2. Order of chapters: to follow the Travel Diary logic (i.e. moving in increasing concentric circles around the pupil), it is highly advisable to start with Chapter 1 " Our Partners’ Class and School " as it is conceived as a natural extension to “Who is Who?”, where each class has started to discover the partners’ faces, names, and some individual elements about them.

From there on, all activities are the property of the collective group rather than the individual. The work is group work.

For the remainder of the Travel Diary, it is desirable that the partner teachers have agreed before the start of activities so as to ensure that the order chosen is consistent with their respective annual learning objectives and progression.

Realistically, it is advisable to tackle only a few chapters (3 or 4 in the school year) so as work through them easily and effectively, while identifying possible improvements.

It is paramount to complete a chapter fully before starting another.

  1. For all the chapters of Travel Diary, there are many opportunities to extensions into the various school subjects, depending on the input used by the partner teachers. For example, the chapter on the partner school’s environment lends itself to focusing on the "cultural" input (places of interest, museums, statues, etc. ..) or a more "scientific" one (the fauna, flora, water, in connection with earth science).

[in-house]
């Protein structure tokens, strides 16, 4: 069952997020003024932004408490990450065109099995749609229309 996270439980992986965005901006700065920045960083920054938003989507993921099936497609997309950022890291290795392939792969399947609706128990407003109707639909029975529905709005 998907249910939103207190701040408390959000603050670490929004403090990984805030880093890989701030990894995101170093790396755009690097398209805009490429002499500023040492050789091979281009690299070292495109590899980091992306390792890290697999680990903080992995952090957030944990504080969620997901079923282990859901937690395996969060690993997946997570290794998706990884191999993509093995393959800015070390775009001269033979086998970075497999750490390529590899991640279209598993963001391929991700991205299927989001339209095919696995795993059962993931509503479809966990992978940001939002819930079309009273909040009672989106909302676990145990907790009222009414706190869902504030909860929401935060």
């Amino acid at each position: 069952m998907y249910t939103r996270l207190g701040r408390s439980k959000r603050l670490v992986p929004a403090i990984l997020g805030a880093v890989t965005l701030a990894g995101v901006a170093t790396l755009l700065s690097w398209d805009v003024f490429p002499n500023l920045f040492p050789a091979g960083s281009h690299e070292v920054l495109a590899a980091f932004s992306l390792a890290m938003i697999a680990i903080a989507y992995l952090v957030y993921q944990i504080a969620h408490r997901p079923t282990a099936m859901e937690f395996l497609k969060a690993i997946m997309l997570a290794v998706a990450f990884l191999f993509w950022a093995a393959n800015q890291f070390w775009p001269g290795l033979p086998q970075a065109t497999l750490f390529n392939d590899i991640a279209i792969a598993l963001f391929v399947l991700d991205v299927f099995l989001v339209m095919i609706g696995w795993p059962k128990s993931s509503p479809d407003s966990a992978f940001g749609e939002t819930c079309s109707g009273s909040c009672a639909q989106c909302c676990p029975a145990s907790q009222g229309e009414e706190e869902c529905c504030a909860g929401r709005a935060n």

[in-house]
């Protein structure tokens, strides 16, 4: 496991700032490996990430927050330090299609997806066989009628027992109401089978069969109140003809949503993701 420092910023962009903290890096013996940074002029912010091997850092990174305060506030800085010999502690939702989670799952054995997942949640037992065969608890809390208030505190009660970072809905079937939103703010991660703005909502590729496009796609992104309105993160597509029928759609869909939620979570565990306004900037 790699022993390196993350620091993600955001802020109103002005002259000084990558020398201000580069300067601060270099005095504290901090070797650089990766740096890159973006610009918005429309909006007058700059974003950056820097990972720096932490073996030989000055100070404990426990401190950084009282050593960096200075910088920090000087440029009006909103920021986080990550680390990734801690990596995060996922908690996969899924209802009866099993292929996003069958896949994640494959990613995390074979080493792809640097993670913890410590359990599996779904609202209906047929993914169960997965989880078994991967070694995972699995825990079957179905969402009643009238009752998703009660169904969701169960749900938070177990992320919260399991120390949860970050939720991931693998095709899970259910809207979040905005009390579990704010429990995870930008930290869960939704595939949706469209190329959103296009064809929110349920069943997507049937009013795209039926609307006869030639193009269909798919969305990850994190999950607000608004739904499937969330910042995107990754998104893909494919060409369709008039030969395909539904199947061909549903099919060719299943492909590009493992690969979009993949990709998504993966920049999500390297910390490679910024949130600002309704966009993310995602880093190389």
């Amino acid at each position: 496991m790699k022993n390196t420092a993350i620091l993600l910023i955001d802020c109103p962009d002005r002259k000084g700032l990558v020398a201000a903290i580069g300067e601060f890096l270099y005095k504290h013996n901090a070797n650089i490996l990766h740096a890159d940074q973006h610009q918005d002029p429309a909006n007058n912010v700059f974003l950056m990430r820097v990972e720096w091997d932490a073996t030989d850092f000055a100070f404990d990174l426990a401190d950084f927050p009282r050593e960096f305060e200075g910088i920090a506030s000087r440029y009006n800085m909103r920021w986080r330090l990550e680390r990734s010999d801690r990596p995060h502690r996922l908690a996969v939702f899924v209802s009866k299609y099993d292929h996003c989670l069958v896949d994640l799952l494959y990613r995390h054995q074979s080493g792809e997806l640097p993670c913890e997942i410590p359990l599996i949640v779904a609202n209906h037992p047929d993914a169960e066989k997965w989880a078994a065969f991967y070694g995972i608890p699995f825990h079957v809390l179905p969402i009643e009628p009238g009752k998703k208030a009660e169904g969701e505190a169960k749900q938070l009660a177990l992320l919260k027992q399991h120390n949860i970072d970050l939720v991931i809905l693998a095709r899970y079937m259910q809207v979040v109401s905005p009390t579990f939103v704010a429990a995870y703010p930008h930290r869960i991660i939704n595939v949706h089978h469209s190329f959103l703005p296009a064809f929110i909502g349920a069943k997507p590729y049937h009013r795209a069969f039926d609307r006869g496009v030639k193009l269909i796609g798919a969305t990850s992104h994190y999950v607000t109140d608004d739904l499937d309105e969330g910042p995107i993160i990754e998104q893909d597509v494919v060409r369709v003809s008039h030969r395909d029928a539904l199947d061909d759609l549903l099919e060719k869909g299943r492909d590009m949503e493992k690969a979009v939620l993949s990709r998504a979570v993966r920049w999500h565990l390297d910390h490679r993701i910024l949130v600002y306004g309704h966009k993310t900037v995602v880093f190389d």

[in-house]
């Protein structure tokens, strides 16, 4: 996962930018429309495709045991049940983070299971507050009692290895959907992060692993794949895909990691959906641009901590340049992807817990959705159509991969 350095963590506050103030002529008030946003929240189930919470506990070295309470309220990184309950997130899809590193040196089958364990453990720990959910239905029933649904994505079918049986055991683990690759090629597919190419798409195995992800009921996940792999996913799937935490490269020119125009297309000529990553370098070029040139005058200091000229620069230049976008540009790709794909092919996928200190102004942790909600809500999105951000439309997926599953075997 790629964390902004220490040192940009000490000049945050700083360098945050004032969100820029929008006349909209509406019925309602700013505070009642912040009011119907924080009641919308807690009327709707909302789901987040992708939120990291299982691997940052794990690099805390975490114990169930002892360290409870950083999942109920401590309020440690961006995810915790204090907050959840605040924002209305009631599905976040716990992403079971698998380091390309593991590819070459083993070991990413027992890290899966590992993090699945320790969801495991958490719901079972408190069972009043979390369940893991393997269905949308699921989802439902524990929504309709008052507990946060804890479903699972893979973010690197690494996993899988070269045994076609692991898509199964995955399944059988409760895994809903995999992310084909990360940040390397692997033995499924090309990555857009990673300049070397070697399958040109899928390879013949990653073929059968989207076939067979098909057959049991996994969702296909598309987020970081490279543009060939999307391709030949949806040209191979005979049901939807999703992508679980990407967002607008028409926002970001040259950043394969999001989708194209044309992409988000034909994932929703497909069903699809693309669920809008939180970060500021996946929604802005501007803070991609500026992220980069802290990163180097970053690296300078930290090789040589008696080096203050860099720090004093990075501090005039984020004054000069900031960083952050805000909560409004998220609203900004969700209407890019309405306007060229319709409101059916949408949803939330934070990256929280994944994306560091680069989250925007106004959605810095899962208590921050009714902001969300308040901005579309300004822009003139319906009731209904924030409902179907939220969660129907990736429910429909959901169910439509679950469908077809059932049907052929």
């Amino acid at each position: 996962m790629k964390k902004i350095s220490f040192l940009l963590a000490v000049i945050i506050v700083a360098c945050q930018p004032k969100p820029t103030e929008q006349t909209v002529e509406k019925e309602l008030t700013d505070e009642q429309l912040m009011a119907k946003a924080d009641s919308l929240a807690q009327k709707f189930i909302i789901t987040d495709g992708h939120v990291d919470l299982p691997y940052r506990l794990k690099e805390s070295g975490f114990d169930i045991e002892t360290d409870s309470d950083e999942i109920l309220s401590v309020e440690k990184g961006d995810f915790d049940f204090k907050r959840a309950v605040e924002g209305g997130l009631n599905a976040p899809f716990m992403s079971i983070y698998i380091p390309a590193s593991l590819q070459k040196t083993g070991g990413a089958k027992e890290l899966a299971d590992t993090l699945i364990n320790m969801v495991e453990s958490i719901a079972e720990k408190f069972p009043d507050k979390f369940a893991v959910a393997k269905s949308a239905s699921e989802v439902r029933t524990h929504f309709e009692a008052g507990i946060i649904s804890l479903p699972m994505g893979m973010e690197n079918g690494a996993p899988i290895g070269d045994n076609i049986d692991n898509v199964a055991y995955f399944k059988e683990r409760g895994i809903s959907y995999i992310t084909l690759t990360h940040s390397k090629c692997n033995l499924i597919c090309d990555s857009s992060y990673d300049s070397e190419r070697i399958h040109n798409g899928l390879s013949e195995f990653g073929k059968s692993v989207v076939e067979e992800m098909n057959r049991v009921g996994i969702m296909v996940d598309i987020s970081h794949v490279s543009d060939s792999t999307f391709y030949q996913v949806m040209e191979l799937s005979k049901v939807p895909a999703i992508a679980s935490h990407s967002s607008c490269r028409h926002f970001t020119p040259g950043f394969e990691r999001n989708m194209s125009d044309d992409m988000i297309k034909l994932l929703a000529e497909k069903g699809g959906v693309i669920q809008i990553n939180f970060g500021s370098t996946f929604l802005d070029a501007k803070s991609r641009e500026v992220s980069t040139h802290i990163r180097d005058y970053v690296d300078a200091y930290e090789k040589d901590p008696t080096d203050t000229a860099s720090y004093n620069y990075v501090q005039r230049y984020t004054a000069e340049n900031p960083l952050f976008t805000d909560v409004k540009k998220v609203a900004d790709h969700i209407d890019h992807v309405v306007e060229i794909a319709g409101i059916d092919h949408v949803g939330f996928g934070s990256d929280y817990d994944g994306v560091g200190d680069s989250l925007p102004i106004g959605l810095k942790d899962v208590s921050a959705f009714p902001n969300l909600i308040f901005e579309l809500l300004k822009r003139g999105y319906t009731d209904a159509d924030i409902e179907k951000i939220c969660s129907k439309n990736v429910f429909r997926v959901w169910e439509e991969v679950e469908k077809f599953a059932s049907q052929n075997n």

2. The odd one out: The introductory module “Who is who?” has a special and unique status in the Travel Diary, it is designed as the starting point of the e-twinning through the early discovery of the Other. It must therefore be carried out before the start of the Travel Diary chapters.

It is a fun activity quick to complete (match a pupil’s photo and a short description).

As highlighted before, the Apréli@ e-twinning is not a traditional school letter exchange, so individual pupils will not therefore introduce themselves in detail, but rather to arouse the partner class’s curiosity in wanting to find out who the members of the partner class are.

We hope you enjoy working with the Apreli@ e-twinning materials and we are looking forward to receiving your feedback after completing the modules.

Timetable proforma




Read the module or chapter guidance sheet

Agree with your partner colleague your own version of this module or chapter guidance sheet

Start the first module or chapter

Exchange questions digitally

Exchange information digitally

Exchange clarification questions

Exchange the answers to the clarification questions

Complete the module

Evaluate outcomes and process

Share evaluation with partner and country coordinator

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Educational resources of e-twinning @ Apréli are under Creative Commons license level 5:
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Créé par pierre. Dernière modification : Lundi décembre 16, 2013 16:53:57 CET par pierre.